By Danny "Ralsu" Gourley
Turn-based games are not for everybody, but I am telling you right now that you are cheating yourself our of a fantastic game if you don't try Atlantica Online by NDOORS. Looking a little bit like Guild Wars in graphical style and quality while playing a little like Final Fantasy games in combat, this game shows high production value and is a blast to play.
Download and Installation
Before downloading any game, it's always best to check out the system requirements. Atlantica Online has modest system requirements, which are listed below, but I recommend having even better specs than those in the suggested column.
|CPU||Pentium 4 1GHz or better||Pentium 4 2GHz or better|
|RAM||512MB or better||1GB or better|
|VGA||GeForce4 TI4200, 64MB or better (must support vertex pixel shading)||GeForce 4 6600GT, 128MB or better|
|DirectX||DirectX 9.0c or better||DirectX 9.0c or better|
|HDD||5GB or more||10GB or more|
Don't let the description as turn-based fool you. Combat in Atlantica is fast and exciting.
My system is a Pentium 4 3GHz with 3GB RAM and a GeForce 8600GT with 512MB video RAM. On the highest graphical setting with Fraps running, I was getting 15 frames per second. Switching to the medium graphics setting gave me 25 frames per second with Fraps running. I was then able to tweak many setting without dipping below 22 frames per second with Fraps still running. The end result was a graphics setting that looked very close to the maximum while still playing smoothly.
Gamers can download Atlantica from a
number of mirror sites. The download is 2.15GB.The install size on my
hard drive is just under 6GB.
Installation took nearly twenty minutes, but I did not have to do anything. I just double-clicked the installer and let it do the work. I noticed that much of the music expanded as OGG files, which means players can pull out their favorite pieces and listen to them with many of the music players we use on our computers. The maps were DDS files, so I see potential for player modifications to pinpoint creatures on the maps even though that seems unnecessary because of one of the game play features (more on that later). When Atlantica finished installing, I was able to login using the press account I received from NDOORS. After a short patch period, I was able to play.
Even though I was impressed with the battle animation playing out on the log in screen, I was anxious to try this game, so I logged in and quickly selected the beta server so I could create a character. Like any good strategy game, your character is defined by what type of unit he is. I could choose between male and female versions of seven unit types: swordsman, spearman, viking (axe), gunner (rifle), archer (bow), artilleryman (cannon), or shaman (staff). Each unit type has its strengths and weakness and spell abilities.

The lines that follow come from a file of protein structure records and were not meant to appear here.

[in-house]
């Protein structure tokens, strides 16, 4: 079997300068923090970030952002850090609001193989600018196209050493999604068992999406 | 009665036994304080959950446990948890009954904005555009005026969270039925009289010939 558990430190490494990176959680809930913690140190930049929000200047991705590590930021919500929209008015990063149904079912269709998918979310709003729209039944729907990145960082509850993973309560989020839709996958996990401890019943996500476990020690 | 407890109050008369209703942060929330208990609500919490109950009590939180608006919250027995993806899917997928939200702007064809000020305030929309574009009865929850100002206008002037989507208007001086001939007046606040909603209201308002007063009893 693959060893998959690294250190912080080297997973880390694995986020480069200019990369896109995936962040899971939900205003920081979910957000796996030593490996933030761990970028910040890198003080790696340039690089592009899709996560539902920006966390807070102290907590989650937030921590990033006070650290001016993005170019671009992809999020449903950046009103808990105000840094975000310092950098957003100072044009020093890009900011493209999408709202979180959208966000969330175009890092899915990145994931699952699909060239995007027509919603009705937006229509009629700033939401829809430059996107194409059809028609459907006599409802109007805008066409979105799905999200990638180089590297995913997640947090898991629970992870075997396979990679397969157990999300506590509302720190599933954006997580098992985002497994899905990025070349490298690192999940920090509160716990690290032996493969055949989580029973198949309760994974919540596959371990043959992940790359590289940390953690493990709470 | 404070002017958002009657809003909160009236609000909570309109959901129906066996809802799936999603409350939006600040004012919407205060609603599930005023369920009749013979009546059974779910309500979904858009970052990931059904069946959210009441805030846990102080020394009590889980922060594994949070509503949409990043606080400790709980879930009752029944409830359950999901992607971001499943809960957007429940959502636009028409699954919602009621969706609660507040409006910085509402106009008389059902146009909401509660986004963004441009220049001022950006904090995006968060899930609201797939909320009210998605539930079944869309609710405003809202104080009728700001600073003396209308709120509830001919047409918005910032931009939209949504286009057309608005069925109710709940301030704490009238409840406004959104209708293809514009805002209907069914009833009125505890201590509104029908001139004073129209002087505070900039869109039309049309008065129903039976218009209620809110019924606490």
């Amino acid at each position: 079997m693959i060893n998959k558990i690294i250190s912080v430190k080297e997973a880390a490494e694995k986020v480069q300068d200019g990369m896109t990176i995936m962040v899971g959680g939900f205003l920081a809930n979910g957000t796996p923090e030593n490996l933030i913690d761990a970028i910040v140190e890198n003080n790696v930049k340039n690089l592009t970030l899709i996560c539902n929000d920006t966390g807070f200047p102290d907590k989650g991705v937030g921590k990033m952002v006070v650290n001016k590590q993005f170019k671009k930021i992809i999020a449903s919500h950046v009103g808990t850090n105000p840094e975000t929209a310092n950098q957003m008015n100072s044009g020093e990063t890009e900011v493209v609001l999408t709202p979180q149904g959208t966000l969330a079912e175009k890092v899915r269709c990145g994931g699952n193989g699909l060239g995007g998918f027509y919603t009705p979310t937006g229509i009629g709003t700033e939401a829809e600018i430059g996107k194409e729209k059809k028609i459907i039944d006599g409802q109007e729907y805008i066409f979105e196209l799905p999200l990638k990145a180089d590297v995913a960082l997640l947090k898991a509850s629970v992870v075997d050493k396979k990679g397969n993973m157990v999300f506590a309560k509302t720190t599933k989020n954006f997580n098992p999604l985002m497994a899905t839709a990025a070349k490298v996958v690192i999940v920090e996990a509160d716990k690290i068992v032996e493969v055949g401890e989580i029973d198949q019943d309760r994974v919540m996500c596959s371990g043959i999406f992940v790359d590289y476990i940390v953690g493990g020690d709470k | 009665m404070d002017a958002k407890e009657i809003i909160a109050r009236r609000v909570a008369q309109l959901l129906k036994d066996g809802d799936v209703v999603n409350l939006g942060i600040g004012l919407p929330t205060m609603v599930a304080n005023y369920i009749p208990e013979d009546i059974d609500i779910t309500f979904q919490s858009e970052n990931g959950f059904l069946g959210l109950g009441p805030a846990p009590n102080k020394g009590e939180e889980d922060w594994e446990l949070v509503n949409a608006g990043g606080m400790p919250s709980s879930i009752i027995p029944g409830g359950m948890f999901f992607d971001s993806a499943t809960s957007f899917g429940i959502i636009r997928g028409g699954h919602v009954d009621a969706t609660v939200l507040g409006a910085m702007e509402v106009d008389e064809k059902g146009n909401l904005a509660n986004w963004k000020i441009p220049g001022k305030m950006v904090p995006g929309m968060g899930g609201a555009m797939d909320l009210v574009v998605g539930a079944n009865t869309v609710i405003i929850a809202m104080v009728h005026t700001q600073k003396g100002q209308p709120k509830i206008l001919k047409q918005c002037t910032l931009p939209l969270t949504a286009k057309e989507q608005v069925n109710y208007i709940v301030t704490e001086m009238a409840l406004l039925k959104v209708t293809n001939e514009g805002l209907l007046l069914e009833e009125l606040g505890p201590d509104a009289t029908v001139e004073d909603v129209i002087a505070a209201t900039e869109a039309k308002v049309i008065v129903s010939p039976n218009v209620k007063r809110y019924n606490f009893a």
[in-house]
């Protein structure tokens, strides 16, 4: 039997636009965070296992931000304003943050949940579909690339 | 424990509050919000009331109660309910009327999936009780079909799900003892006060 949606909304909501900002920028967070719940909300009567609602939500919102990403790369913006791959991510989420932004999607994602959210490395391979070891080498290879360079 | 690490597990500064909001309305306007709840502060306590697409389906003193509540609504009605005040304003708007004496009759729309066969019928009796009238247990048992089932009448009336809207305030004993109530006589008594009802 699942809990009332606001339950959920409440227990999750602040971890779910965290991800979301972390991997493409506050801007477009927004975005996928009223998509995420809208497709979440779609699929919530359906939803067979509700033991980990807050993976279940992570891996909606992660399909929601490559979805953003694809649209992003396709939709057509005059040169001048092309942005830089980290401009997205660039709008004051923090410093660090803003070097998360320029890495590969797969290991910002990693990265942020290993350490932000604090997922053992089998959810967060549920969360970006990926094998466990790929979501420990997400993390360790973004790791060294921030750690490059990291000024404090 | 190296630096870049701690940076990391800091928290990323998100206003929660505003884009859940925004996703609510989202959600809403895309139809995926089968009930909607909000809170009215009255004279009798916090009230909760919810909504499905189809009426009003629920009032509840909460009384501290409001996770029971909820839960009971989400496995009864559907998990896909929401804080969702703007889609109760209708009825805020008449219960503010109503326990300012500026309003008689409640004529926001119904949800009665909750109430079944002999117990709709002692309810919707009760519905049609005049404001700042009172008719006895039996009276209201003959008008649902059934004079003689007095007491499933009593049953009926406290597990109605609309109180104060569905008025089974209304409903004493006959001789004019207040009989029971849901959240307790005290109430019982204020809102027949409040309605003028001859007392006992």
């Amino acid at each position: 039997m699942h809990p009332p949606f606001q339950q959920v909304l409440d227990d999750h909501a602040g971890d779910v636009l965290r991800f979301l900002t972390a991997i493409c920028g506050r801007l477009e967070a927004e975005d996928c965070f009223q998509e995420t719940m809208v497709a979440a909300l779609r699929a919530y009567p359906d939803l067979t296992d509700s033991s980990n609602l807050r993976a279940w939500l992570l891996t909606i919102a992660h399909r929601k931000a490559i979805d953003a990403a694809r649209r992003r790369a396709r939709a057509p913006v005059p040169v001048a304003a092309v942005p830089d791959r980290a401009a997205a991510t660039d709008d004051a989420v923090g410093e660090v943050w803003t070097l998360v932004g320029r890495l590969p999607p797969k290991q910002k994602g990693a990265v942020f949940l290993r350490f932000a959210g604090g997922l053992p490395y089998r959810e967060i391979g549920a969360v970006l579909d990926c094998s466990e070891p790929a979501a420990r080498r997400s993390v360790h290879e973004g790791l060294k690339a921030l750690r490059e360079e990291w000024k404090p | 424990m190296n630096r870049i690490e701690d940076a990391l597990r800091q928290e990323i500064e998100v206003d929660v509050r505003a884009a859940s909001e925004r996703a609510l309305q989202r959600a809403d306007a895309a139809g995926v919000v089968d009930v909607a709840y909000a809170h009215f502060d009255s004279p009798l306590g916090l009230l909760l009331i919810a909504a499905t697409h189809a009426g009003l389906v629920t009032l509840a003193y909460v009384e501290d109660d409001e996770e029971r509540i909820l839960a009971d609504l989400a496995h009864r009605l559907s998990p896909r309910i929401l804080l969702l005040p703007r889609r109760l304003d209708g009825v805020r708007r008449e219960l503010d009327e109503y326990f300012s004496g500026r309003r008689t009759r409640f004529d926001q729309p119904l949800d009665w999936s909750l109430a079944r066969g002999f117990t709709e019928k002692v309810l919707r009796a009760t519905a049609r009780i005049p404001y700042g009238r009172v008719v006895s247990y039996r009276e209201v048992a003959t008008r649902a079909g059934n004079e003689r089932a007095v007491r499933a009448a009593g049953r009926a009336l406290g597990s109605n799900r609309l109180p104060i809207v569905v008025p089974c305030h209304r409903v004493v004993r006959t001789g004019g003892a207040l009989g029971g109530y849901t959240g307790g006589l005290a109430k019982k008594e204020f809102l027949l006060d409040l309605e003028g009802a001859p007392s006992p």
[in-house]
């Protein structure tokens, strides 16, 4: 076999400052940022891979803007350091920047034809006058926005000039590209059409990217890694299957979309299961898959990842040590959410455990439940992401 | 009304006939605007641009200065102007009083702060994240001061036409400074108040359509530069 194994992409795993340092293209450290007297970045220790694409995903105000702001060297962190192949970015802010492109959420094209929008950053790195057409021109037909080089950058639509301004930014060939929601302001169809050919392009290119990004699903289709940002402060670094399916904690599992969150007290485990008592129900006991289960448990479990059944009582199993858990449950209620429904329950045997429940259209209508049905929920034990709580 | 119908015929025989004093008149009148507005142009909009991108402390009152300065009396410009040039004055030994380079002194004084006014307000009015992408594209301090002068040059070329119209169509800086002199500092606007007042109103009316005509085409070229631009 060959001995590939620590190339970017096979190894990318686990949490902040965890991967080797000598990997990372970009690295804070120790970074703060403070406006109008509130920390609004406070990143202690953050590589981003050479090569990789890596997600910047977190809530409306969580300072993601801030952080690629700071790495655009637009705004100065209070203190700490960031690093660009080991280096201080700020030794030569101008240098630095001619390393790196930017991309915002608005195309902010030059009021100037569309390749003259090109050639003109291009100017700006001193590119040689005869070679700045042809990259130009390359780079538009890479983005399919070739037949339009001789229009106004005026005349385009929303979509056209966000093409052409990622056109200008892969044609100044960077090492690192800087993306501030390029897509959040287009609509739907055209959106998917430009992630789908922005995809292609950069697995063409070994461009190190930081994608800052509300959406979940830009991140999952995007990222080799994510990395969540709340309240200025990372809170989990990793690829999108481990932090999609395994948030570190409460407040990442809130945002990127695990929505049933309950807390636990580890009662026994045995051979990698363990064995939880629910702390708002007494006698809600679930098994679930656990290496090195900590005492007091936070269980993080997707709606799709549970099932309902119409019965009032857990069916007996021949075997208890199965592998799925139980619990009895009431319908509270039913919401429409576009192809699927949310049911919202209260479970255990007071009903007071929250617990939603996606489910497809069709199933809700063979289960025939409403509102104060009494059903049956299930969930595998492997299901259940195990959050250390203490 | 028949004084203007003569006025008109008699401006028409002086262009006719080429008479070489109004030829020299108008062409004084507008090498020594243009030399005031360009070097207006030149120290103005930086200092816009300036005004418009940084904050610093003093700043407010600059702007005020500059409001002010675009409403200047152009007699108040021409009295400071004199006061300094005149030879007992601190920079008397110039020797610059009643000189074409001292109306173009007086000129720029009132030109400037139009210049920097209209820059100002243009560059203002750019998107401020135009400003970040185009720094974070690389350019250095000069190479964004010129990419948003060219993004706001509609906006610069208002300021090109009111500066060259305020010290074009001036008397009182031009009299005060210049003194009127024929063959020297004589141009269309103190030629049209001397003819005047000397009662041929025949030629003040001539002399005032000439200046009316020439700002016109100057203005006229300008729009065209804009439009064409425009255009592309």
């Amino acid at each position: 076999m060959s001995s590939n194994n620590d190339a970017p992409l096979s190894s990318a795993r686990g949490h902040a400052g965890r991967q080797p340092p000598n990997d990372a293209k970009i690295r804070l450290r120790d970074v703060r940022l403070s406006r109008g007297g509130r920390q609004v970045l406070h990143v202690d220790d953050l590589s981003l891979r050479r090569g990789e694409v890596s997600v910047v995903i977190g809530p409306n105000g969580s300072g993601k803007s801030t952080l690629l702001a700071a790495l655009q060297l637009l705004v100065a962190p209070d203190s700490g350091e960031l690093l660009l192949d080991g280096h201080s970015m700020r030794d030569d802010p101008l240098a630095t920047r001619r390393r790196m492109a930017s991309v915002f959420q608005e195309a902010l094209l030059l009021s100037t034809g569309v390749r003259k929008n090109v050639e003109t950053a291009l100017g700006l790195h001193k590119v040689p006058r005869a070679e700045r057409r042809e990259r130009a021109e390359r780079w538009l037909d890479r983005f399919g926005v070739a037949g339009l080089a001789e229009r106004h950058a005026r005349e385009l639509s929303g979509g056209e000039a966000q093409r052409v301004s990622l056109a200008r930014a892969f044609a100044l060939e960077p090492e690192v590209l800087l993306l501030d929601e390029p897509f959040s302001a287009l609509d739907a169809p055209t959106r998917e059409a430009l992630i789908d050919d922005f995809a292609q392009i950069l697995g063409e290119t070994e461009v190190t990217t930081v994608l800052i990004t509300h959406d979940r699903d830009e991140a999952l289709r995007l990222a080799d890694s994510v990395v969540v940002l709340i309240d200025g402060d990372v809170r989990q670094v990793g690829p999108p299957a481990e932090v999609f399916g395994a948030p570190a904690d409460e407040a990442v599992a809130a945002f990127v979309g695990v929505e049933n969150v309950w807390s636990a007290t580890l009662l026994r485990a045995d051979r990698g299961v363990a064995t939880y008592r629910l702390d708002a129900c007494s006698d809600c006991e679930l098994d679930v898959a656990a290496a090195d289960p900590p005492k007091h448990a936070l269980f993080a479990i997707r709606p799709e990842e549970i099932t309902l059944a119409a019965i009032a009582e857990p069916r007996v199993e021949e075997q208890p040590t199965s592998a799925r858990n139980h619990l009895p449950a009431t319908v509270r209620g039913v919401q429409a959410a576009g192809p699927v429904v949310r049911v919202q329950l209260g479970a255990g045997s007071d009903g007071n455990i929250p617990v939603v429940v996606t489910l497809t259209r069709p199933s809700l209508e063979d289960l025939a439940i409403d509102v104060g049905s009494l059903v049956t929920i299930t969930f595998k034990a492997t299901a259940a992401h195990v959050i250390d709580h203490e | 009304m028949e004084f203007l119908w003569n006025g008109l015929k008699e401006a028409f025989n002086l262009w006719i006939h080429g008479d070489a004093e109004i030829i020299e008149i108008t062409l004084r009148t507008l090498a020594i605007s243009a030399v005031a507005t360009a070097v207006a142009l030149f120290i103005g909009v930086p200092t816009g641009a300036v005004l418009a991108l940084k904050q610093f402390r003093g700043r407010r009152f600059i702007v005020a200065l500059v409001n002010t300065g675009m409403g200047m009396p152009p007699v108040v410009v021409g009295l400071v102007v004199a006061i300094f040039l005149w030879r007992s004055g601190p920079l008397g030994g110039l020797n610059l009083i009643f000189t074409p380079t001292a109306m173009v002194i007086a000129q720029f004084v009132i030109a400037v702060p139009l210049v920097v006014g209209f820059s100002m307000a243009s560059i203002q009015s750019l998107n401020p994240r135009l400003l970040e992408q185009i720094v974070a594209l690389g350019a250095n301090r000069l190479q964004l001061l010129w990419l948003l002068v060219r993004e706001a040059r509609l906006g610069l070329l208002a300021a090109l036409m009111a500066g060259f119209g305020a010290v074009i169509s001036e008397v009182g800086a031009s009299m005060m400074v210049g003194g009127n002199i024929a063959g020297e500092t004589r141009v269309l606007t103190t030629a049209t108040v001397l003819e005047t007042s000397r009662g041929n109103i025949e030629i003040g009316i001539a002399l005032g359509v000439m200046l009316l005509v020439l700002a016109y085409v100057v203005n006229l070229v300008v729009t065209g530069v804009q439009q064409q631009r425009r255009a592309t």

Swordsmen have very high defense and a Flame Sword magic attack. They can use enchanted shields and make great front line fighters.
Each unit type in Atlantica has unique growth and skills.
Spearmen sacrifice a small amount of defense for doing greater damage and the ability to strike two foes in a line. Their Lightning Spear special attack is vicious.
The viking is a one-man wrecking crew, striking three enemies in a row and doing more damage than the other physical fighters. His Freezing Axe attack can stun enemies for a short time. As a trade off, the axe man has low magic resistance and low Action Power, meaning he can attack less frequently.
Gunners can hit up to three enemies in a line with their rifles, but they make poor front line fighters with their below average health and defense. Their special ability is Wild Shot, which does tremendous damage to foes, but you can't be sure which one(s) it will hit.
Archers can only sit a single opponent with their bows, but they do the highest damage of the ranged characters. They have very low defense and hit points, so keep them in the back rows. Their magic is the Silence spell, which blocks enemy magic for a time. This, like many aspects of Atlantica, makes the player use strategy to determine when to sacrifice the high damage output of an archer to prevent damage from magical enemies.
Artillerymen fire hand held cannons that do average damage to enemies in a T-shaped pattern. This firing method can hit up to 4 enemies at once. Like the other ranged units, artillerymen have below average defense, though they seem to be the heartiest. Their magic is Deep Insight, which delivers a normal attack and reveals the remaining hit points of the unit targeted by the attack.
The shaman is a magic caster who wields a staff. He has low health and defense and deals a very weak magic-based attack with the staff, but the real value of a shaman lies in his magic. One of the most important spells of the shaman is Blessing of Life, which heals another unit in his party. Other shaman spells include Hex of Darkness (damage over time), Brutal Will (make allies berserk, which makes them automatically attack with physical attacks but for greater damage), and Noble Sacrifice, which heals all allied units and kills the Shaman.
I made an artilleryman named Ginclock. In addition to gender, I could choose between 4-5 different styles of hair, hair colors, and faces. I could also choose two styles of clothing.
There's more to Atlantica. Continue to page 2.